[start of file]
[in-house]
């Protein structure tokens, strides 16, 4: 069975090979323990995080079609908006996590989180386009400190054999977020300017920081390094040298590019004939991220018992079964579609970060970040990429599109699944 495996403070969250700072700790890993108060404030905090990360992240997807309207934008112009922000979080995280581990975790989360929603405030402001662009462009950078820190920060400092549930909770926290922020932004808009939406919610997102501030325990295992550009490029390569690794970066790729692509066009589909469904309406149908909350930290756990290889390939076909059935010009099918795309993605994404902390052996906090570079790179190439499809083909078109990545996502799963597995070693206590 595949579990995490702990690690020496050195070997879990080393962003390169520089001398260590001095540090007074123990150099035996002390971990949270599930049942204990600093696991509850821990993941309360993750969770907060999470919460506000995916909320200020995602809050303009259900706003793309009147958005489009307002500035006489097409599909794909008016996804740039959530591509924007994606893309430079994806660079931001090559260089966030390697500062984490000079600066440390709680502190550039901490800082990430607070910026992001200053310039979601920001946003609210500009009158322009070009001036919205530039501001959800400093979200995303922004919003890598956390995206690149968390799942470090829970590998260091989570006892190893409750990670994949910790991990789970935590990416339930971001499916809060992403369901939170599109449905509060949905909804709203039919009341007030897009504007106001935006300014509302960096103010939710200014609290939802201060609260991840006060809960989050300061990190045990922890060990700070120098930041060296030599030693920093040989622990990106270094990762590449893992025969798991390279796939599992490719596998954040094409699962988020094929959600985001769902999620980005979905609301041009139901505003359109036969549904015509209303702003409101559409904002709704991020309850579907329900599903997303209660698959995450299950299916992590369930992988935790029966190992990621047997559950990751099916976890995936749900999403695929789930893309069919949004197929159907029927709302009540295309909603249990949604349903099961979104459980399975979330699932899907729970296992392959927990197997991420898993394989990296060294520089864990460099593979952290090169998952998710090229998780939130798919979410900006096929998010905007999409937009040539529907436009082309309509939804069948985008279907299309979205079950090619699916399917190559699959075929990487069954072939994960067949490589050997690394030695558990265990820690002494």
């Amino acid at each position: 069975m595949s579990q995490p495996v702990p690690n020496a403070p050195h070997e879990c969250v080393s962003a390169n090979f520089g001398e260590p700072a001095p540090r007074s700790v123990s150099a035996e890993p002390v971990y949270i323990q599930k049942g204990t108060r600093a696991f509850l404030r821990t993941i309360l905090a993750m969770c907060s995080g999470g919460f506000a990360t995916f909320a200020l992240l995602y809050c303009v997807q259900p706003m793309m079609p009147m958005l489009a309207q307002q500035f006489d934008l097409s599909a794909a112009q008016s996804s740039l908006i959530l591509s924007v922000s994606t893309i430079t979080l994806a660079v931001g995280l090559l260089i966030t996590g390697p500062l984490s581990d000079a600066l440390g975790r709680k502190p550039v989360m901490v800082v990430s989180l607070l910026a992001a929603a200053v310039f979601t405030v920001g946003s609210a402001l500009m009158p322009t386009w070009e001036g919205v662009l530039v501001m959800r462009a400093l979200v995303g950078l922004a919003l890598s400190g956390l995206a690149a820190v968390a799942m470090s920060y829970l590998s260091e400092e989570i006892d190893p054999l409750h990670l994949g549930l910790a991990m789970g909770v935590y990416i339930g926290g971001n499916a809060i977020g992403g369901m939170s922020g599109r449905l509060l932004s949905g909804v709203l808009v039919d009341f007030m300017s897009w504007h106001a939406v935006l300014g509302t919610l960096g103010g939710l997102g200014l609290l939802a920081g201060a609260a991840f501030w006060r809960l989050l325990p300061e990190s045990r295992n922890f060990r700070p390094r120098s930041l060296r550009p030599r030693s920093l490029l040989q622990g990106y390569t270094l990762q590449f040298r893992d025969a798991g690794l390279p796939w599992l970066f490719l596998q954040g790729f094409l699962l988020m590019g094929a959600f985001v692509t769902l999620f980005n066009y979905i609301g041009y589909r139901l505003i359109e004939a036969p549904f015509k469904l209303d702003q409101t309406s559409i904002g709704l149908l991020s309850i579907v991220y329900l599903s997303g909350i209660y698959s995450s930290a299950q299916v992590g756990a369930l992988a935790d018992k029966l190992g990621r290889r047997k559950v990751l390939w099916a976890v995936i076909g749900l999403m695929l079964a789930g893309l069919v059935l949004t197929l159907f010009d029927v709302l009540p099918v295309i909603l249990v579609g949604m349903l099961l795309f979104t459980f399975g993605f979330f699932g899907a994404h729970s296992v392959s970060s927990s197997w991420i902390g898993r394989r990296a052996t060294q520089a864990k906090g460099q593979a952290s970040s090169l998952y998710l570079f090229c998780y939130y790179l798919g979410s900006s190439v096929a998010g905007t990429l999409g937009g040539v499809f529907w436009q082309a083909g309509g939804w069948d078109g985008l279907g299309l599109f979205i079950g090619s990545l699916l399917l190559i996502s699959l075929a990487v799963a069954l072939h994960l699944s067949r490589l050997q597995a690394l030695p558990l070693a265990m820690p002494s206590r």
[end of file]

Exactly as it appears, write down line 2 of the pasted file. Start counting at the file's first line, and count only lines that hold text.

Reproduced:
């Protein structure tokens, strides 16, 4: 069975090979323990995080079609908006996590989180386009400190054999977020300017920081390094040298590019004939991220018992079964579609970060970040990429599109699944 495996403070969250700072700790890993108060404030905090990360992240997807309207934008112009922000979080995280581990975790989360929603405030402001662009462009950078820190920060400092549930909770926290922020932004808009939406919610997102501030325990295992550009490029390569690794970066790729692509066009589909469904309406149908909350930290756990290889390939076909059935010009099918795309993605994404902390052996906090570079790179190439499809083909078109990545996502799963597995070693206590 595949579990995490702990690690020496050195070997879990080393962003390169520089001398260590001095540090007074123990150099035996002390971990949270599930049942204990600093696991509850821990993941309360993750969770907060999470919460506000995916909320200020995602809050303009259900706003793309009147958005489009307002500035006489097409599909794909008016996804740039959530591509924007994606893309430079994806660079931001090559260089966030390697500062984490000079600066440390709680502190550039901490800082990430607070910026992001200053310039979601920001946003609210500009009158322009070009001036919205530039501001959800400093979200995303922004919003890598956390995206690149968390799942470090829970590998260091989570006892190893409750990670994949910790991990789970935590990416339930971001499916809060992403369901939170599109449905509060949905909804709203039919009341007030897009504007106001935006300014509302960096103010939710200014609290939802201060609260991840006060809960989050300061990190045990922890060990700070120098930041060296030599030693920093040989622990990106270094990762590449893992025969798991390279796939599992490719596998954040094409699962988020094929959600985001769902999620980005979905609301041009139901505003359109036969549904015509209303702003409101559409904002709704991020309850579907329900599903997303209660698959995450299950299916992590369930992988935790029966190992990621047997559950990751099916976890995936749900999403695929789930893309069919949004197929159907029927709302009540295309909603249990949604349903099961979104459980399975979330699932899907729970296992392959927990197997991420898993394989990296060294520089864990460099593979952290090169998952998710090229998780939130798919979410900006096929998010905007999409937009040539529907436009082309309509939804069948985008279907299309979205079950090619699916399917190559699959075929990487069954072939994960067949490589050997690394030695558990265990820690002494």